How insurance works with owners corporations
An owners corporation must take out reinstatement and replacement insurance and public liability insurance if a building on a plan of subdivision is located above or below common property, a reserve or a lot (s 61(1) OC Act) (with the exception of single storey buildings or where single storey buildings are registered under the Strata Titles Act 1967 (Vic) or the Cluster Titles Act 1974 (Vic), as they have designated common area above and below each lot).
Reinstatement and replacement insurance is required for the owners corporation’s portion of shared services (s 59(2A)), including any pipes and cables used to provide services such as water, electricity, gas and telecommunications to the building that are shared with a person other than the owners corporation or any of its members (s 54).
Insurance is often forgotten in small blocks where the only common property is a shared driveway (see the exception for “two-lot subdivisions”). That omission is sufficient to allow a purchaser to avoid a contract of sale at any time before completion. Often, solicitors and conveyancers will advise a seller to obtain public liability insurance but forget to advise that all buildings on common property must be fully insured and that this includes fences, letterboxes and corrals.
The OC Act requires the owners corporation to repair and maintain the common property and common services (s 46), but not privately owned property. The OC Act also provides that a lot owner must properly maintain in a state of good and serviceable repair any part of the lot that affects the outward appearance of the lot (s 129(a)). The OC Act does not mandate that an owner must maintain the internals of their lot, but it follows that a lot owner must repair and maintain any privately owned part of a lot and meet the cost incurred.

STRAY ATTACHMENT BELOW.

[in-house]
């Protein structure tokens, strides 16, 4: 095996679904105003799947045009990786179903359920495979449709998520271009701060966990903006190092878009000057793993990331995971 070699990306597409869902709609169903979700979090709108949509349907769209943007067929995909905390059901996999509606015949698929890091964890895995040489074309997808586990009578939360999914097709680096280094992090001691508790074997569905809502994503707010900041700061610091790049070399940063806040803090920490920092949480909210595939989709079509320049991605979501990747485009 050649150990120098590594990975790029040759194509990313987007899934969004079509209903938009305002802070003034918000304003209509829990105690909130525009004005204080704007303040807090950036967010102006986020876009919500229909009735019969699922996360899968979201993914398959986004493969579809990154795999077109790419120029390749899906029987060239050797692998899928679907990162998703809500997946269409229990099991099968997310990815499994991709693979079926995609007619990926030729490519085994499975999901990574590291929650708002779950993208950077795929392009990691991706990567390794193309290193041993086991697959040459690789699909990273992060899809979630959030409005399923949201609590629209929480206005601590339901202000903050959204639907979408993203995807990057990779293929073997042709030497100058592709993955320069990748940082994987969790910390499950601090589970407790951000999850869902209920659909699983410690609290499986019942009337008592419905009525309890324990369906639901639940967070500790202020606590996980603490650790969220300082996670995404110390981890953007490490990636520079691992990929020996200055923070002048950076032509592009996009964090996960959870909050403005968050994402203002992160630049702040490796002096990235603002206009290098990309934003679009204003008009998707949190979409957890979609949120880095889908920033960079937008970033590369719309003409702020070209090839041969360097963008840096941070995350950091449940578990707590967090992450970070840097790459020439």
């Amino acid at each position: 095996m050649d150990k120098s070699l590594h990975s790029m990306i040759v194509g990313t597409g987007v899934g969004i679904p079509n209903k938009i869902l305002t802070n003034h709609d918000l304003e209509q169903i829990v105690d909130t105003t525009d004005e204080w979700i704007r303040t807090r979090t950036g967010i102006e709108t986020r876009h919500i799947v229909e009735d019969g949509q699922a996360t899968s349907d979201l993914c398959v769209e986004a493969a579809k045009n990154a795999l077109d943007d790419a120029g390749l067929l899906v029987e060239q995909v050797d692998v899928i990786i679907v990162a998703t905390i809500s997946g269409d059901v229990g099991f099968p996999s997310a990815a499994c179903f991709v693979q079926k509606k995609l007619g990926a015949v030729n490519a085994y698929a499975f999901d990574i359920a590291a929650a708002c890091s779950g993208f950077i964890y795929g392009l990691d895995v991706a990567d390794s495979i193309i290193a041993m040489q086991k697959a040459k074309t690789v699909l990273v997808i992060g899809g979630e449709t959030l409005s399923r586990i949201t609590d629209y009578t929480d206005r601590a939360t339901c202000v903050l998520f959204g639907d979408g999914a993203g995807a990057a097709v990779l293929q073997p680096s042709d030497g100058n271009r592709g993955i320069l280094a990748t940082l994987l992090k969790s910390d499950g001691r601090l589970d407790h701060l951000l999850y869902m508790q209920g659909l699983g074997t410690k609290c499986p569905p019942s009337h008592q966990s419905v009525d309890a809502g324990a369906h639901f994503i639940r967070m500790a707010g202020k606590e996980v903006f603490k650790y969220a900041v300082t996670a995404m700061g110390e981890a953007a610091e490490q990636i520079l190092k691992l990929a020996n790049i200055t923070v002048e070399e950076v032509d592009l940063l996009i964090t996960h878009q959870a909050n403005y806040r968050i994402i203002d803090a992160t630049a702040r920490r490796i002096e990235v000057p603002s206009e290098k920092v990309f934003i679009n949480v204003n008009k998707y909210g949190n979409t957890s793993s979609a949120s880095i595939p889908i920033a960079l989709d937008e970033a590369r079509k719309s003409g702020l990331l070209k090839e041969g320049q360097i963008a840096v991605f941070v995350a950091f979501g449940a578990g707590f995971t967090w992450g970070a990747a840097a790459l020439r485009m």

So, if a shower screen is damaged in a lot and an insurance claim is made under the owners corporations reinstatement insurance, is the owner of the lot liable to pay the excess? If the damage is caused by an insurable event and a claim recovers the cost, less any applicable excess, then the lot owner receives the amount recovered after the deduction of the excess and can therefore be said to have “borne” the excess. Similarly, if the damaged property is owned by the owners corporation then the excess is “borne” by the owners corporation. The making of rules that provide for the payment of insurance excess is not permitted under schedule 1 (s 138(1)) of the OC Act.
Building movement is not generally an insurable event. Individuals affected should rectify events that are not on common property.
A prescribed owners corporation must obtain a valuation of all insured buildings every five years or earlier (s 65 OC Act).
By unanimous resolution, an owners corporation may resolve that if there is no common property, each lot owner must arrange individual insurance. The resolution does not need to be registered (s 63 OC Act).
A change of use of a tenancy (e.g. to a restaurant), may attract a higher insurance premium due to an increased fire risk. Improvements to a lot will also necessitate higher cover. Can an owners corporation require the relevant lot owner to pay the increased premium? As section 28(2) of the OC Act protects a member from contributing beyond their lot liability (see “Entitlement and liability”) the lot owner is under no compulsion to do so.
The owners corporation may consider the merits of separate lot insurance, if permissible under section 61, or it may seek the unanimous consent of members to change the schedule of entitlement and liability. Failing consent, an application to VCAT under the Subdivision Act may be considered (s 34D).